Monday, September 10, 2007

nurtured in the water of a womb (why we baptize children)

Before Jeremiah knew God, God knew Jeremiah. Before you knew God, God knew you. Before you claimed the name of Jesus, Jesus claimed your name. In a few sentences of scripture we learn much about a sixth century prophet, and also a lot about ourselves. We think it all depends on us. We think it‘s all about us. But it’s not about me. And it’s not about you.

I don’t know when I first heard that phrase, “it’s not about you”, but I like it. It is relevant to so much about life. Someone is tailgating you and saying hostile things to you in their car, and they speed away, when you make a turn. You wonder what’s going on? It’s not about you. Someone blows up at you in a meeting at work. It’s not about you. A guy in the baseball stands is berating the umpires, screaming at the top of his lungs. It’s not about you. You get a hostile letter about something that is happening in the neighborhood. It would be easy to take all of that personally…but it’s not about you.

The central character in life is God. That’s where Jeremiah begins. And in these first verses of the book of the prophet we discover something about this God. We discover that God knows us….

Before I formed you in the womb I knew you, God says,

And before you were born I consecrated you…

This is a verse loaded with meaning. To know in scripture implied the most intimate form of relationship. You only have I known among all the nations of the earth, the Lord said through Amos to the people of Israel in the 8th century. Before I formed you in the womb I knew you, God says to and about Jeremiah, and before you were born I consecrated you…

To be consecrated is to be set apart, to be made holy. What does it mean to consecrate a child? We see it in the scriptures. Hannah praying for Samuel, Elizabeth praying for John the Baptist, Mary praying for Jesus. The deep, profound longing within a mother who knows that the life of her child will be special, unique.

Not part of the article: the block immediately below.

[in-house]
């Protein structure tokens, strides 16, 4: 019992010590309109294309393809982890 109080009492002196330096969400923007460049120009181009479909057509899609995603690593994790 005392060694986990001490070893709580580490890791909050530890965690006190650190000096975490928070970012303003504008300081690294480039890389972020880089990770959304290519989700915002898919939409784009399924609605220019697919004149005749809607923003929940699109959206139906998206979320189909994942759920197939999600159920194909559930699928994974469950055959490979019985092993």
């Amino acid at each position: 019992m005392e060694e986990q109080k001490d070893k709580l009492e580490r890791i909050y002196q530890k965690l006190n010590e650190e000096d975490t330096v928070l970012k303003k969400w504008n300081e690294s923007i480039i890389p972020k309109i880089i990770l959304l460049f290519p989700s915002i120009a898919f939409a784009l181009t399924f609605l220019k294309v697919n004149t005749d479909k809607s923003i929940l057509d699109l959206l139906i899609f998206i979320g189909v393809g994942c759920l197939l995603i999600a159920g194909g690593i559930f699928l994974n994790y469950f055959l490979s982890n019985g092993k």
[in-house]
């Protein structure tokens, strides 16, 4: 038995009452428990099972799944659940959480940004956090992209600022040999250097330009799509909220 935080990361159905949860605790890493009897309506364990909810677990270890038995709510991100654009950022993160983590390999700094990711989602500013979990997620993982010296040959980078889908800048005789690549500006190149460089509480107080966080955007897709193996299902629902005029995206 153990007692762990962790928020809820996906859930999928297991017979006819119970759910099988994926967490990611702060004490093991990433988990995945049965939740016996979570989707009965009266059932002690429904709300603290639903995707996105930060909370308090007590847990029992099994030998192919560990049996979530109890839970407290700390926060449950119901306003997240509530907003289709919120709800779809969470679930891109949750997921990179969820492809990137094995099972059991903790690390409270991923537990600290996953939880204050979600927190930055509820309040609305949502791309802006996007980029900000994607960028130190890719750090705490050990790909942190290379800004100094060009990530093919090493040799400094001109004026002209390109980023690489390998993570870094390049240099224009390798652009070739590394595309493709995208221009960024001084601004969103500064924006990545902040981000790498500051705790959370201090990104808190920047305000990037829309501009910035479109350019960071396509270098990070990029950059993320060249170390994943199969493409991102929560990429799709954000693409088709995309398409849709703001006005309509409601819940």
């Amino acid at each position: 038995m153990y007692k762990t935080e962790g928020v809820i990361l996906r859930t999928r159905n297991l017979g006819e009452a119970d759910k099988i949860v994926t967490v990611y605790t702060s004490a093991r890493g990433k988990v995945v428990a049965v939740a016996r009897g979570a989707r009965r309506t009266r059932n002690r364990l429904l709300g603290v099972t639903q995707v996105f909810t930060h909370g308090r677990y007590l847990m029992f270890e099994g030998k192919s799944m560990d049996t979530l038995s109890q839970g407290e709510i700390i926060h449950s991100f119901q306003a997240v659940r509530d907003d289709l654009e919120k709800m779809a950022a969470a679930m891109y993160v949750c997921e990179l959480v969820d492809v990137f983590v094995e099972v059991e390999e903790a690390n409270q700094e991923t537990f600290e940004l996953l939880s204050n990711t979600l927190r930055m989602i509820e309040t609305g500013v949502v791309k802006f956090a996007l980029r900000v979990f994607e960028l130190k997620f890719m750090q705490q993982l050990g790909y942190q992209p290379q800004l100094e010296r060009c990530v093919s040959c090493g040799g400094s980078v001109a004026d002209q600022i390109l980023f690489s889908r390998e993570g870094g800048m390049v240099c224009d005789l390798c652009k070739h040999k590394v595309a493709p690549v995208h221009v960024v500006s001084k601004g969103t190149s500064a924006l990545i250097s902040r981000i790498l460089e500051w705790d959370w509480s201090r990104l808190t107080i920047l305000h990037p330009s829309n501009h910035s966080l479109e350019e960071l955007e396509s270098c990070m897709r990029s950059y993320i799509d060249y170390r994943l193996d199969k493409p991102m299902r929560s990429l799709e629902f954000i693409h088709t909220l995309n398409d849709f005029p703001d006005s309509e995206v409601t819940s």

I’ve known parents who have consecrated their children, standing at the baptismal font, holding a son or a daughter, giving them to me, and it is a holy moment because it is not about me and it is not about them. And so we baptize children into a faith that precedes consciousness, a sign of prevenient grace that goes before our response. Faith, in some mysterious way, is nurtured in the water of a womb. It is not about you or me, your choice or my decision. Grace is about something else. It is about God, our help in ages past, our hope for years to come. It is about the God who speaks to Jeremiah, and maybe to us:

Before I formed you in the womb I knew you

And before you were born I consecrated you…

And this reminds us of a core truth about life: you are not an accident. Before we were formed in the womb, God knew us.

The word continues: I appointed you a prophet to the nations. I have a plan, a purpose for your life, God says. This goes a little bit against our grain. We are a nation that values choice and freedom. We think we are choosing something, but what if life is not really that way at all. What if a lot about life is chosen for us. I was riding with one of our daughters in the car, this was a number of years ago, and she looked at me and said, “Dad, I don’t like school, and I don’t like church”. There was an extended silence. And I looked at her and said, “That’s very unfortunate…, you were just born into the wrong family!”